Reaction to “New Learners of the 21st Century” video

“tinkering brings thought and action together in some very powerful magical ways” -John Seely Brown

The video below discusses five learning programs across the country focusing on technology and digital media. It is interesting hearing about all the different technology driven teaching programs being implemented across the country. The program that stuck out to me the most of the Quest for Learning in New York, NY. Quest for Learning is a “school for digital kids.” I was first hesitant on the idea of a school based around game design, however, Quest for Learning provides students with an engaging curriculum based on the New York state standards.  

I am curious of the outcomes of Quest for Learning. How are the students performing on their standardized tests? Where are the students going when they graduate? If the students are performing at level or higher, then I believe this is an incredible program. But what about those children who struggle in the world of STEM? Is this program only reaching a specific student? The benefit of Quest for Learning in the engagement of the students who are more likely to play on a computer or watch TV is on point. One of the hardest aspects of teaching is to engage the students, and this program does that easily. I am interested in learning more about the student body that makes up Quest for Learning.

Creativity is an aspect of the mind that is difficult to teach. Quest for Learning targets the creativity in students during each lesson/activity. As students use trial and error they are “tinkering” with their game in order to find the perfect outcome. John Seely Brown stated, “tinkering brings thought and action together in some very powerful magical way.” In his monologue he discussed the power of tinkering and finding what works. When a person uses trial and error and works to find a solution, the pathway to the solution and the solution are stored in the brain in a more meaningful way. In John Seely Brown’s words, it is a “life long learning event.” 

Quest for Learning is an incredible concept for learning. The field of education seems to be using its own kind of trial and error in order to find a solution. I look forward to continuing my own journey in discovering the “ideal” education program for students.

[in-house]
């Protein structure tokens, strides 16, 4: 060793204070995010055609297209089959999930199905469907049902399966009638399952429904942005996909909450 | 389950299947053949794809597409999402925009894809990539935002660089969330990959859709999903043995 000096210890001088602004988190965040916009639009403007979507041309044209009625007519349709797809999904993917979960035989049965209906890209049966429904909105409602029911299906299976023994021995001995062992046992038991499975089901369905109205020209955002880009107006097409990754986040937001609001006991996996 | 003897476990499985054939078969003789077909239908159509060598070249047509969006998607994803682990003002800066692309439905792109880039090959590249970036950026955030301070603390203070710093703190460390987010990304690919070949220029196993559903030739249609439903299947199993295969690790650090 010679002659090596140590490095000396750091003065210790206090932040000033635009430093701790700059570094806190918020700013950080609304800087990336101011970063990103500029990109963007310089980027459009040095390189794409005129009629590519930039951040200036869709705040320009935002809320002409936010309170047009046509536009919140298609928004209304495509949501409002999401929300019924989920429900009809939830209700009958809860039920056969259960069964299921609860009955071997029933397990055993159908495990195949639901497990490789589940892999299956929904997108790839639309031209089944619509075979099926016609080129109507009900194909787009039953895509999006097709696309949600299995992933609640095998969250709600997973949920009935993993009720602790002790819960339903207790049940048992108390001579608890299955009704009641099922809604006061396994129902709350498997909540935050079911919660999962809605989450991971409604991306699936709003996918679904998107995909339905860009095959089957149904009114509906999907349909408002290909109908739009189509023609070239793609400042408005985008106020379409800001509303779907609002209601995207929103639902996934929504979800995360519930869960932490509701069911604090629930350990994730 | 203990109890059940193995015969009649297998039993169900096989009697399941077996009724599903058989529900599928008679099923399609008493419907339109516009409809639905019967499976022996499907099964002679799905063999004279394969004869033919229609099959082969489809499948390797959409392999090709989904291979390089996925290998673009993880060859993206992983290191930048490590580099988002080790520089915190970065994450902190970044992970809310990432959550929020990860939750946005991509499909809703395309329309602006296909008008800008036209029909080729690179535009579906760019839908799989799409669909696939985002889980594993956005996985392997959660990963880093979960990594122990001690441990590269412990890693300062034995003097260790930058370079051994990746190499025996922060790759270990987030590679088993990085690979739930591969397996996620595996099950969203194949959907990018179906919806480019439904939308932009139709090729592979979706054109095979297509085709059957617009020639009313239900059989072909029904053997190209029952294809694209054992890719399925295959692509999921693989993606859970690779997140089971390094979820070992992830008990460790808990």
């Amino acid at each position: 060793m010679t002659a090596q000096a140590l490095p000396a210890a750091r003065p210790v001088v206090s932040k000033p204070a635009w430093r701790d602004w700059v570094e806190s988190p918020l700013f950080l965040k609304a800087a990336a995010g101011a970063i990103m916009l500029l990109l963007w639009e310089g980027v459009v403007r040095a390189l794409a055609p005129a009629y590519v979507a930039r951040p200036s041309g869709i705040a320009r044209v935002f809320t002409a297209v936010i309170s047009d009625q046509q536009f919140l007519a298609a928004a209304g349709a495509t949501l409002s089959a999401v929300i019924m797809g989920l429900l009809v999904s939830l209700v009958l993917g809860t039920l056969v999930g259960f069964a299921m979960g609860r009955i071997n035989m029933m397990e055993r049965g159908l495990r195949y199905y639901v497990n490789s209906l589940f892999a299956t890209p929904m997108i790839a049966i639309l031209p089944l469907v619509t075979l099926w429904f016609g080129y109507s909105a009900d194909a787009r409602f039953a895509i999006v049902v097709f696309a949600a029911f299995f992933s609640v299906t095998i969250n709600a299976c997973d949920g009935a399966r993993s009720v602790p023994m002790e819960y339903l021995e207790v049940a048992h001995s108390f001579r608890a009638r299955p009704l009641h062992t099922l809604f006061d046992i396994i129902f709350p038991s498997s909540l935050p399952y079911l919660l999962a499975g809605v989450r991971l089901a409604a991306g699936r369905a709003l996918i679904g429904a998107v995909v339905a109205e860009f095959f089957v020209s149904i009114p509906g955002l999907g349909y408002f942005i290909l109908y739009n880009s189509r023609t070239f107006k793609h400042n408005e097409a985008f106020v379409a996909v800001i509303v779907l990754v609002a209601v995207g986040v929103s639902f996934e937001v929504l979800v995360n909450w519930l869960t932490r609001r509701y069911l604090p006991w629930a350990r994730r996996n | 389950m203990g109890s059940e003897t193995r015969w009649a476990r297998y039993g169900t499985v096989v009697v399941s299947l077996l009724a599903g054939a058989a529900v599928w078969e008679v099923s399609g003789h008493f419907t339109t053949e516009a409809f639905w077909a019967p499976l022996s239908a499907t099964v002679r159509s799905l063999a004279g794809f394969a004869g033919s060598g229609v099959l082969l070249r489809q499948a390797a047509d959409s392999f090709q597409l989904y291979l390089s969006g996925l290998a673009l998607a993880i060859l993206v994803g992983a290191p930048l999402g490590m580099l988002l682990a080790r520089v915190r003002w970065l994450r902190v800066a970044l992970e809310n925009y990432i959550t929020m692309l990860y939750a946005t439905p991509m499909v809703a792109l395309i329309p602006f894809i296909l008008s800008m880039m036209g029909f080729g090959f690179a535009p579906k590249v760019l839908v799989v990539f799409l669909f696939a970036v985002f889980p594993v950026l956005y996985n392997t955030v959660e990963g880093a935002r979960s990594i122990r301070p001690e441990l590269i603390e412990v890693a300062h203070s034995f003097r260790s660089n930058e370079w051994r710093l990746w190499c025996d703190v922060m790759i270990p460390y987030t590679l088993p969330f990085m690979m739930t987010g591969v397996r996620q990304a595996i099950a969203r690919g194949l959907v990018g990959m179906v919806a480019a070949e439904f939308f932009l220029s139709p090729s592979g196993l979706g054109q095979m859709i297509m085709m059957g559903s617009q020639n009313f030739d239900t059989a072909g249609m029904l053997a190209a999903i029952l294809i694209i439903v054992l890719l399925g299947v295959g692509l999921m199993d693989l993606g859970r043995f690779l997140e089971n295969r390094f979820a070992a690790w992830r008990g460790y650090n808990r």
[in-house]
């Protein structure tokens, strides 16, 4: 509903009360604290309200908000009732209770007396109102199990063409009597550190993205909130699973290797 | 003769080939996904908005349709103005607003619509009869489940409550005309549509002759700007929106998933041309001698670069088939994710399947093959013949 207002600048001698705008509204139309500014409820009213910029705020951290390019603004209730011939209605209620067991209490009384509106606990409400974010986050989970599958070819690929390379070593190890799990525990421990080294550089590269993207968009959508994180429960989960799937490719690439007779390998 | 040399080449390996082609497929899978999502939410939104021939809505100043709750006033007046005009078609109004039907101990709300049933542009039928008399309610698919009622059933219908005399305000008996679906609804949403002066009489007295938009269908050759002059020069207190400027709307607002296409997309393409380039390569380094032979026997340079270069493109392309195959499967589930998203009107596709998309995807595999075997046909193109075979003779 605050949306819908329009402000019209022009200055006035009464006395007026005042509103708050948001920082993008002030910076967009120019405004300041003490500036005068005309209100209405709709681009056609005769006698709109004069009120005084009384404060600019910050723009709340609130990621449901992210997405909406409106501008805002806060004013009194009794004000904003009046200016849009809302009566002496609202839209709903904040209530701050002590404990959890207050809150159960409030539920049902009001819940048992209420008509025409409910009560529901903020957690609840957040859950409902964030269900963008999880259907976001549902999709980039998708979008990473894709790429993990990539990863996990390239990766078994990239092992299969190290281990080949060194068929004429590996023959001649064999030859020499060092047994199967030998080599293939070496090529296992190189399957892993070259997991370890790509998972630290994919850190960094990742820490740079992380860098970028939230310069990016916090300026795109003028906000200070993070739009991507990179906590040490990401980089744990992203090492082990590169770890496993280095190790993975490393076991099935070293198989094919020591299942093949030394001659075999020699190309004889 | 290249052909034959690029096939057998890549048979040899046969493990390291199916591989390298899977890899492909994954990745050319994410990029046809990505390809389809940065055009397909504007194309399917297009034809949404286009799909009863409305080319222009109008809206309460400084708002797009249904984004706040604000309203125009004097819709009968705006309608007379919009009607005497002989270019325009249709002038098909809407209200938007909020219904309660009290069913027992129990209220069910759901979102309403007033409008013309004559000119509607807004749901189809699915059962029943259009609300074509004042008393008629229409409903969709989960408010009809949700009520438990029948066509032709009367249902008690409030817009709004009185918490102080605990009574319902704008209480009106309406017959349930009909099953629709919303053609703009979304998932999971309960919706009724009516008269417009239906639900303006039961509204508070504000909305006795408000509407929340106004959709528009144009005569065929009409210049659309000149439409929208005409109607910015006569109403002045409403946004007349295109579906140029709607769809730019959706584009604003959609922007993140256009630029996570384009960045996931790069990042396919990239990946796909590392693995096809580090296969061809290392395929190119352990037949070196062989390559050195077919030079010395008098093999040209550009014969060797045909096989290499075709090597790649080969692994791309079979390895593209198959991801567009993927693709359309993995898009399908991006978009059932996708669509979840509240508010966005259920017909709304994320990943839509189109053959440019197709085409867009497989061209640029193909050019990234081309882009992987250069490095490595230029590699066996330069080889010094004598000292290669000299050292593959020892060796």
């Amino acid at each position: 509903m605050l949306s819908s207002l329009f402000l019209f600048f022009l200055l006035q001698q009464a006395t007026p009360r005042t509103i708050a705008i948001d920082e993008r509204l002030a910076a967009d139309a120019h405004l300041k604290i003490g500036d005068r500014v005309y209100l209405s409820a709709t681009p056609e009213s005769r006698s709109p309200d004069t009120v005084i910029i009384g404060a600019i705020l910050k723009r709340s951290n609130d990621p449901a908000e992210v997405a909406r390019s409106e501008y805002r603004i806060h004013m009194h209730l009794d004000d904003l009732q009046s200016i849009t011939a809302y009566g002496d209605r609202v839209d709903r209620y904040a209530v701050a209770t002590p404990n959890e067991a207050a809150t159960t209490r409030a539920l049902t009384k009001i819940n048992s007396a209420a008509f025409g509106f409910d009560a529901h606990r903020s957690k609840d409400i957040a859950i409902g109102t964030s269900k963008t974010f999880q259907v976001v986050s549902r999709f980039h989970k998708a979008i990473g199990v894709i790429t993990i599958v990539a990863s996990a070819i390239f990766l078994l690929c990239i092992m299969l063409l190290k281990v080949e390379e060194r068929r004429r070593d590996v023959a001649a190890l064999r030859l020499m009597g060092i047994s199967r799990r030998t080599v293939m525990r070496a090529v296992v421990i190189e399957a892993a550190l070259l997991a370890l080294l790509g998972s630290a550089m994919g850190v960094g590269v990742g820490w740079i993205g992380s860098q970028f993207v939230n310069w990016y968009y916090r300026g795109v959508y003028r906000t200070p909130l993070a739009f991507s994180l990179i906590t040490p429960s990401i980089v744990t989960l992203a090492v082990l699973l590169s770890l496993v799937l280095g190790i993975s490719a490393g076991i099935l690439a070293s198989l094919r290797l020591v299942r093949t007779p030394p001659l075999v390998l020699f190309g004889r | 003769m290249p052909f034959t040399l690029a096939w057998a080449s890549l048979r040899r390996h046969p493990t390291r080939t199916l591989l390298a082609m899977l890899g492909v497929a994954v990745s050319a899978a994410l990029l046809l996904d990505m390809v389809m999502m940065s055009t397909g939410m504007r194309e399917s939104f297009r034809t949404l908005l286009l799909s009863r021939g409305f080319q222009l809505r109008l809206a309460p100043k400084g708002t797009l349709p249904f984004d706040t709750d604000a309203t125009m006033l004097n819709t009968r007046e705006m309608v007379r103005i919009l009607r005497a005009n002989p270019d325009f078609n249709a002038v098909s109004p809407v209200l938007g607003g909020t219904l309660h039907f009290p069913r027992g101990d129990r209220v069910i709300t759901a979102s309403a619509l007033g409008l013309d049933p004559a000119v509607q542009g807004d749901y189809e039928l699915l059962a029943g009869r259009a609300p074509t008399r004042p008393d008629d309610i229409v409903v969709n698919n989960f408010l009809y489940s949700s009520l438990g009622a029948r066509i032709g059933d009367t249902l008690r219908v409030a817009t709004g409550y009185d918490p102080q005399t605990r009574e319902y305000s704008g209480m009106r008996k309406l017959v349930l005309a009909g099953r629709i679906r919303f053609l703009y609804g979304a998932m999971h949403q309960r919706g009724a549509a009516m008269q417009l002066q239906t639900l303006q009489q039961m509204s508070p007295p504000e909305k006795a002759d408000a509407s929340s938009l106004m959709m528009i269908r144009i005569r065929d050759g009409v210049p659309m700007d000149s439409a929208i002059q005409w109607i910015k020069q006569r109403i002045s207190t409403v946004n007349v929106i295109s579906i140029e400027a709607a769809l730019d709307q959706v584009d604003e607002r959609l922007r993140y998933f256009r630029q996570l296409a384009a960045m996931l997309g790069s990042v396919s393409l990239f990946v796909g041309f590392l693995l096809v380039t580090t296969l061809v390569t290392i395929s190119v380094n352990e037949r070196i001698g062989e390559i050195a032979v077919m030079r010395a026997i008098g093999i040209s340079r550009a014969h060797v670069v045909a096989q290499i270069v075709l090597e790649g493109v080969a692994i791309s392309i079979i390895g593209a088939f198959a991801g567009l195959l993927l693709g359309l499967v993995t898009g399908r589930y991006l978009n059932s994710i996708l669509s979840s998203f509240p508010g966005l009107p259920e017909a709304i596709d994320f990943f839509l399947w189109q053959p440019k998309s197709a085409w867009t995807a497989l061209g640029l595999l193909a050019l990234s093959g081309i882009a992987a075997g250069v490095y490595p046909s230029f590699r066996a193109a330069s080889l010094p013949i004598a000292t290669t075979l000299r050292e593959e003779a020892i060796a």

Here is the link to the video: New Learners of the 21st Century

“life long learning event” -John Seely Brown


My “thoughts” on the Te@chthought blog…

I have been exploring a variety of education/technology blogs. While doing so, I came across the Te@chthought blog. The layout and organization of this blog is simple yet practical. Tabs at the top provide broad topics of the posts within them. Trending posts are also listed along the side, providing the reader with a variety of options of where to browse.

I immediately was drawn to this blog because it has an entire tab on iPads. Next year the school I will be teaching as is a 1:1 school with iPads. I believe I am an adequate Apple products/iPad user; however, integrating technology into my classroom with iPads is something I am not as comfortable with. This blog has many posts on using iPads in the classroom as both a planning and teaching tool. 

One particle post I will continue to go back to is about iPad apps to promote creativity. Within this post the blogger provides a list of 25 apps with a short description about the company or the application itself. While reading this post I immediately thought about my current class and their individual social studies projects. My current students are creatively putting together e-books about a research topic they chose from ancient Egypt. Many students have created scratch art, posters, and powerpoint in addition to writing their e-books. My students are currently using Microsoft Publisher to create these e-books; however, they needed to use a previously made template and struggle with putting their own twist into the layout and design. As I read this post, I saw an app listed that creates e-books, Book Creator. I immediately downloaded this app and began exploring. I then spoke to the technology teacher about what I discovered. Ironically, she had learned about this app shortly after our project was started and plans to implement the app next year once she has a better grasp on it. I look forward to seeing how I can incorporate the Book Creator application in my new classroom next year. I have noticed that students enjoy sharing their knowledge in a “book” form and feel a sense of ownership over their work.

Allowing students to explore and use their creativity is important in the classroom. I look forward to exploring more of the creative applications listed in the te@chthought post and continue my exploration of teaching/technology blogs. 

Here is the link: Te@chthought